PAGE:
It is this disgraceful character assassination that long-time Republican Congressional staffer Mike Lofgren condemned in late 2011, as he was explaining his resignation and his deepening disgust for his own party. As Lofgren lamented, stoking racially charged “vitriolic hatred” for Obama among the GOP base was a way to delegitimize the President, while betting that “tens of millions of low information voters” would blame him and his party for the political gridlock created by Republican stonewalling.
In short, Obama was getting mugged. Those of us who were inclined to criticize him from the left were often restrained because we didn’t want to give comfort to the despicable, race-baiting critics attacking Obama from the right. Yet, just because Obama has been unfairly targeted and besieged, it doesn’t follow that we should be less vocal in challenging his decisions, especially when those decisions undermine what ought to be the central, defining tenets of our democracy. He and his aides may think it unwise to spend scarce political capital to prosecute torturers and wealthy Wall Street bandits. But these weren’t about partisan disagreements in the margins of trade policy or about a cadre of corrupt aldermen siphoning block grant money into their bank accounts. These were brazen assaults upon our fundamental values and welfare.
—-“We tortured some folks,” President Barack Obama, August 1, 2014.
Months before the Senate Select Committee on Intelligence released a summary of its long-awaited report on the CIA torture program in mid-December, a remarkable story spilled into public view. It was the battle between the committee and the CIA over the committee staff’s access to classified CIA documents. In late July last year, the CIA inspector general corroborated Sen. Feinstein’s charges that CIA personnel had been spying on the committee (including creating a fake identity to access committee computers) while the committee was investigating the CIA. The head of the CIA, John Brennan, apologized but has been allowed to keep his job.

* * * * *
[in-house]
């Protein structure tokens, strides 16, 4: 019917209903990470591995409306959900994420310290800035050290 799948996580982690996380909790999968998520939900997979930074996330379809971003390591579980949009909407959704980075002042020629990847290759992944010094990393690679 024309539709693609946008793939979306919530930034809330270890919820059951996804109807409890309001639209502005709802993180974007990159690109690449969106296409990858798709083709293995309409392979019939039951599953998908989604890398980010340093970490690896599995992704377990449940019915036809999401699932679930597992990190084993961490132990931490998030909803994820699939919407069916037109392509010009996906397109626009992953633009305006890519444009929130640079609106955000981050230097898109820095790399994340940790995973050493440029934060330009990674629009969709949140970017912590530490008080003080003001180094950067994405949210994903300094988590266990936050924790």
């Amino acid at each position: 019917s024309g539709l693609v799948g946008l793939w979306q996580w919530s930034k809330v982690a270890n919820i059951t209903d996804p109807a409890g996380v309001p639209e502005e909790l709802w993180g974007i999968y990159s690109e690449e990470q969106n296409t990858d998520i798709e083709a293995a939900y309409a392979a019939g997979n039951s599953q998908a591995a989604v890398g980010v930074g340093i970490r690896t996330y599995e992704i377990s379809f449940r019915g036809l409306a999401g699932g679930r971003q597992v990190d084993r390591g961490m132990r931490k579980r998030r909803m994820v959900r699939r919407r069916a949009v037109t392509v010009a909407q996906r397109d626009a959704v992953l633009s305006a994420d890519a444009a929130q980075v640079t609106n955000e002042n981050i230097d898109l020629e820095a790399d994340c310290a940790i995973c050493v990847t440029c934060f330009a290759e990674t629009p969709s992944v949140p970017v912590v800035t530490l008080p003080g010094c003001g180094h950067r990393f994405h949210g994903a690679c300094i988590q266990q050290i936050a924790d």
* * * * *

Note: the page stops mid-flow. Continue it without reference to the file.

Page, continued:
The Senate committee initiated its inquiry in 2009 after revelations that the head of the CIA’s clandestine services had ordered the destruction of 92 video recordings of two detainees, Abu Zubaydah and Abd al-Rahim al-Nashiri. The two had been subjected to brutal interrogations, including water boarding. The committee eventually produced a 6,700 page study of the CIA’s detention and interrogation program, “including a review of the 119 known individuals who were held in CIA custody.” Although the full study was approved by the committee in December 2012, it took an additional two years—surmounting CIA resistance at every step—to distill a heavily redacted, 499-page executive summary. It is this document that was finally released on December 9, 2014.
As would be expected, there was something of a mad dash by the press to pore over the summary and highlight new details of the atrocities committed against the 119 detainees. Perhaps it was this news cycle-driven rush that caused an important feature of the report to be overlooked: it doesn’t much matter where you start reading, you’ll feel sick to your stomach within a minute or so. If it’s not a gruesome account of the cruelties inflicted upon detainees, it’s the lengths to which the CIA leadership lied to Congress about the extent of the program and the torturers’ repeated failures to produce reliable intelligence.